Auld Lang Syne
My boyfriend, a senior I'll call Doug, had made grand plans. We'd celebrate the new year on Public Square at a party orchestrated by Mayor Ralph Perk, complete with live entertainment and noisemakers. New Year's Eve in downtown Cleveland? I was a parochial girl living in Canton. I scarcely believed my parents let me go.
We double-dated with another senior and a girl I'd never met. I'll call them John and Nancy.
The four of us rendezvoused at Nancy's home, an elegant contemporary ranch with a sunken living room, all aqua and white. We sat on angular sofas flanked by tall bronze urns. Nancy served us crystal flutes of sparkling Cold Duck, and we toasted. Her parents were at a country club soirée.
I crossed my legs and tried to look casual, as if champagne and small talk across a glass-topped coffee table were as ordinary to me as pancakes after church.
We emptied our glasses then debated: Have another? No. We had an hour's drive ahead, and it had started to snow.
Of the Public Square party itself, I remember little except the dense crowd and being ridiculously underdressed for the weather. Stinging snowfall numbed my feet, which were absurdly clad in open-toed heels with ankle straps. I had no hat.
Newspaper accounts fill in details: TV newscaster Doug Adair introduced the evening's entertainment to a crowd estimated between 10,000 and 40,000. Mayor Perk, dressed in a plaid business suit, took the mic to lead singalongs.
My boyfriend and I exchanged a stroke-of-midnight kiss, a brief, sweet cocoon of steamy warmth against the frigid night, before elbowing our way to our car. Driving into zero visibility, we fishtailed onto I-77 then crept along in white-knuckled silence.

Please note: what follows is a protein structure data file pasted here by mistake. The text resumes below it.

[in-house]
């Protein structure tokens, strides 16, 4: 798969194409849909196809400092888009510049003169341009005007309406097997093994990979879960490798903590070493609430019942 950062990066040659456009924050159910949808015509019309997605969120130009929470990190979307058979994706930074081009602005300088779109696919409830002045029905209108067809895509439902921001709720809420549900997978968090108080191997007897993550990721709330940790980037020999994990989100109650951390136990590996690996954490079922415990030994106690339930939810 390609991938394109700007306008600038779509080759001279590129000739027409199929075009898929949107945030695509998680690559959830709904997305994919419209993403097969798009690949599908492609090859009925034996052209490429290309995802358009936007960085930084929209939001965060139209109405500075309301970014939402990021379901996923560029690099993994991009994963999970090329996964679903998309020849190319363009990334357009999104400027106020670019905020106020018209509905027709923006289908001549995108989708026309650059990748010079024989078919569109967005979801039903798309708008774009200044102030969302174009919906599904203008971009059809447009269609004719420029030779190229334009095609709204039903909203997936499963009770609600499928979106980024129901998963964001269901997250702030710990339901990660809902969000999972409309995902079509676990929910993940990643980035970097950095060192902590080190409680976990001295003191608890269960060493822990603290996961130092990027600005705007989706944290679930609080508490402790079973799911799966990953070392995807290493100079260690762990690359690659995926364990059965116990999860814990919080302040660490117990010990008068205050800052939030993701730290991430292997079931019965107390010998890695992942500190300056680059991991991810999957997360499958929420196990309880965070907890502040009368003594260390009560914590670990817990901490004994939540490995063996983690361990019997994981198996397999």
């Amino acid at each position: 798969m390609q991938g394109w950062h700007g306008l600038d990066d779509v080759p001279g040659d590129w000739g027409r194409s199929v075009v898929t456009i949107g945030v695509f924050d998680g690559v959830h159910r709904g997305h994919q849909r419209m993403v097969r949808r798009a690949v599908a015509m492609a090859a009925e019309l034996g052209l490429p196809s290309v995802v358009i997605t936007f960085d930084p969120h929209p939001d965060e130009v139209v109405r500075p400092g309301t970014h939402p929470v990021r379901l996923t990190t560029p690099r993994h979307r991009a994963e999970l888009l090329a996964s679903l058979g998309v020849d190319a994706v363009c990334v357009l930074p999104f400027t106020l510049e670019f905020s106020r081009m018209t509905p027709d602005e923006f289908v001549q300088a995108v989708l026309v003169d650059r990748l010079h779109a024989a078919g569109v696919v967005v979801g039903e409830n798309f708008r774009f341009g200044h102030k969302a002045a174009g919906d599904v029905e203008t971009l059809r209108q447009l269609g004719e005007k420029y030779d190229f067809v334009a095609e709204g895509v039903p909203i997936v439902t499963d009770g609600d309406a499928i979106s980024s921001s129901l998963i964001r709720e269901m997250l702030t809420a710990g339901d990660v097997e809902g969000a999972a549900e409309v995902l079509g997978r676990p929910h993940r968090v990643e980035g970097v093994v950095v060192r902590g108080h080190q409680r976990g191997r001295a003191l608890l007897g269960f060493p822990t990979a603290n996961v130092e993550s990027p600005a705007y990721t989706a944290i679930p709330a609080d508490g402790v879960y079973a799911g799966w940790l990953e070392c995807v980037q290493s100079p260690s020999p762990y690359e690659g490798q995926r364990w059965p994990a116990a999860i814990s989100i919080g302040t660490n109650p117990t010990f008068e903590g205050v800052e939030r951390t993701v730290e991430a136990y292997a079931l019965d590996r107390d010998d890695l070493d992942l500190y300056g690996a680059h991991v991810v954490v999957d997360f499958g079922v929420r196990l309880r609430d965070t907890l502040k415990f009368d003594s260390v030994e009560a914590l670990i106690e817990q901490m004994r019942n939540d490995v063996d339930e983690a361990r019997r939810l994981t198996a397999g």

Doug said, "I think we should turn around and call our parents and tell them we're staying at a hotel."
Man, am I in trouble, I thought. But I was terrified watching cars spin off the highway.
We inched our way back downtown. John ducked into a wooden phone booth at the Sheraton-Cleveland Hotel and dialed home. He emerged tight-lipped and grim.
He spoke privately to Doug then turned to Nancy and me.
"My parents say no way," he announced. "We have to drive home."
Nancy and I groaned. Doug steered me forward by the elbow. "The salt trucks should be out now. Let's go." In the parking garage, he pulled me aside.
"Ten minutes after we left Nancy's house," he whispered, "their gas furnace exploded. Their house is just ... gone. Until we called, nobody knew if we were alive."
I stifled a gasp.
"We're not going to tell Nancy until we're almost home," he said.
All the way back to Canton, Doug hunched over the steering wheel. Nancy blithely chatted, and I tried to muster cheerful responses. Gradually, conversation dwindled to a silence that felt weighted with the terrible, unspoken news.
Finally, John turned in his seat and took Nancy's hand. "I have to tell you something," he said quietly.
I remember a stammer of confusion and disbelief. A scream: "My dog!" Then, she folded into herself, inconsolable.
Doug dropped me off at my house. I never saw Nancy again, nor the home's remains.
Later, I learned the bronze urns in the elegant living room had melted to the floor. The furnace sat directly below the sofas.
During my youth — once the shock wore off — that night was a survivor's tale, ramped up by the drama of disaster missed only by minutes.
Then the memory receded, nudged out by life's demands and distractions.
When I became a mother, a new perspective dawned. Even more than the traumatic loss of Nancy's home, I imagined her parents' terror-filled hours of uncertainty.
Now at midlife, I'm struck most by how the simple act of lingering — having one more drink — would have killed all four of us.
Sometimes the cascade of events that shapes our lives seems unnervingly random, hinging on mundane details: Taking a different route home. Choosing this flight over another. Pouring one more glass of Cold Duck.
Think about that too long, and you might never want to leave the house.
There's the paradox: The very experiences that open us to joy magnify our vulnerability. The longer we live and love, the more we have to lose.
So what do we do? Bundle ourselves against the fickle weather in layers so thick we can't feel the midnight kiss?
Better to venture out — even hatless and exposed, in impractical shoes and too-thin coats — than not to venture out at all.
12:00 AM EST
December 14, 2010